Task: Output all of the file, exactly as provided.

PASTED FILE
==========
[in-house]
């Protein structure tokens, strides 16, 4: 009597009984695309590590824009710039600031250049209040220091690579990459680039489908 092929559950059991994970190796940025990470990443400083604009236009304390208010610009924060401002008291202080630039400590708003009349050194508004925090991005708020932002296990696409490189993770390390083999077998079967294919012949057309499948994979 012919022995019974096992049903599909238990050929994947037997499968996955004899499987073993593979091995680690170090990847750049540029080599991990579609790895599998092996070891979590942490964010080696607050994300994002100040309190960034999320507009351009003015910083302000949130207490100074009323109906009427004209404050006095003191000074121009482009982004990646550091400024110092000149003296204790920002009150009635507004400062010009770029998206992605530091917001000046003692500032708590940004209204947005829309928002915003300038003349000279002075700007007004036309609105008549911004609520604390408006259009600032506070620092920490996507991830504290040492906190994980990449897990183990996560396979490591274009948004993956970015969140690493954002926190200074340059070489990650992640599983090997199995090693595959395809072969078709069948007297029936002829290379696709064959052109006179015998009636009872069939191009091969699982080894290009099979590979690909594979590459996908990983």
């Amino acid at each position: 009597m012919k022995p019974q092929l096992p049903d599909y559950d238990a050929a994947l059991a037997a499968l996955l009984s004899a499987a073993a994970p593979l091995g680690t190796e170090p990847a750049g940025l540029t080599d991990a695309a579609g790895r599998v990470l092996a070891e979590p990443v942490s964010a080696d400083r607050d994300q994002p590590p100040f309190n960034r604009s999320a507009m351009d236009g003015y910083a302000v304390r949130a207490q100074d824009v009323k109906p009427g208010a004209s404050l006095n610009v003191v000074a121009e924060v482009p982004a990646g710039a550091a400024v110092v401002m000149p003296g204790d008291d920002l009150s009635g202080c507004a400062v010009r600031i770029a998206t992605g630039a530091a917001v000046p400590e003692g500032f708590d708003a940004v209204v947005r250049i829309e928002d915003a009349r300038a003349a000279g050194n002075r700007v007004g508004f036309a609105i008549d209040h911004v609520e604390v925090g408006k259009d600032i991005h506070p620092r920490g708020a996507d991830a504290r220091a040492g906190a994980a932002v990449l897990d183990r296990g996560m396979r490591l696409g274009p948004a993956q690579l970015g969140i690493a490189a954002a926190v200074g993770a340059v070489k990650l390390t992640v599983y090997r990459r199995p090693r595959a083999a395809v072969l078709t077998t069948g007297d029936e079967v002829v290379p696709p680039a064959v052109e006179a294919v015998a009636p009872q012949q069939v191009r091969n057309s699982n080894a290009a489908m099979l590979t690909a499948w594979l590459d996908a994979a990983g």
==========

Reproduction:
[in-house]
């Protein structure tokens, strides 16, 4: 009597009984695309590590824009710039600031250049209040220091690579990459680039489908 092929559950059991994970190796940025990470990443400083604009236009304390208010610009924060401002008291202080630039400590708003009349050194508004925090991005708020932002296990696409490189993770390390083999077998079967294919012949057309499948994979 012919022995019974096992049903599909238990050929994947037997499968996955004899499987073993593979091995680690170090990847750049540029080599991990579609790895599998092996070891979590942490964010080696607050994300994002100040309190960034999320507009351009003015910083302000949130207490100074009323109906009427004209404050006095003191000074121009482009982004990646550091400024110092000149003296204790920002009150009635507004400062010009770029998206992605530091917001000046003692500032708590940004209204947005829309928002915003300038003349000279002075700007007004036309609105008549911004609520604390408006259009600032506070620092920490996507991830504290040492906190994980990449897990183990996560396979490591274009948004993956970015969140690493954002926190200074340059070489990650992640599983090997199995090693595959395809072969078709069948007297029936002829290379696709064959052109006179015998009636009872069939191009091969699982080894290009099979590979690909594979590459996908990983």
């Amino acid at each position: 009597m012919k022995p019974q092929l096992p049903d599909y559950d238990a050929a994947l059991a037997a499968l996955l009984s004899a499987a073993a994970p593979l091995g680690t190796e170090p990847a750049g940025l540029t080599d991990a695309a579609g790895r599998v990470l092996a070891e979590p990443v942490s964010a080696d400083r607050d994300q994002p590590p100040f309190n960034r604009s999320a507009m351009d236009g003015y910083a302000v304390r949130a207490q100074d824009v009323k109906p009427g208010a004209s404050l006095n610009v003191v000074a121009e924060v482009p982004a990646g710039a550091a400024v110092v401002m000149p003296g204790d008291d920002l009150s009635g202080c507004a400062v010009r600031i770029a998206t992605g630039a530091a917001v000046p400590e003692g500032f708590d708003a940004v209204v947005r250049i829309e928002d915003a009349r300038a003349a000279g050194n002075r700007v007004g508004f036309a609105i008549d209040h911004v609520e604390v925090g408006k259009d600032i991005h506070p620092r920490g708020a996507d991830a504290r220091a040492g906190a994980a932002v990449l897990d183990r296990g996560m396979r490591l696409g274009p948004a993956q690579l970015g969140i690493a490189a954002a926190v200074g993770a340059v070489k990650l390390t992640v599983y090997r990459r199995p090693r595959a083999a395809v072969l078709t077998t069948g007297d029936e079967v002829v290379p696709p680039a064959v052109e006179a294919v015998a009636p009872q012949q069939v191009r091969n057309s699982n080894a290009a489908m099979l590979t690909a499948w594979l590459d996908a994979a990983g």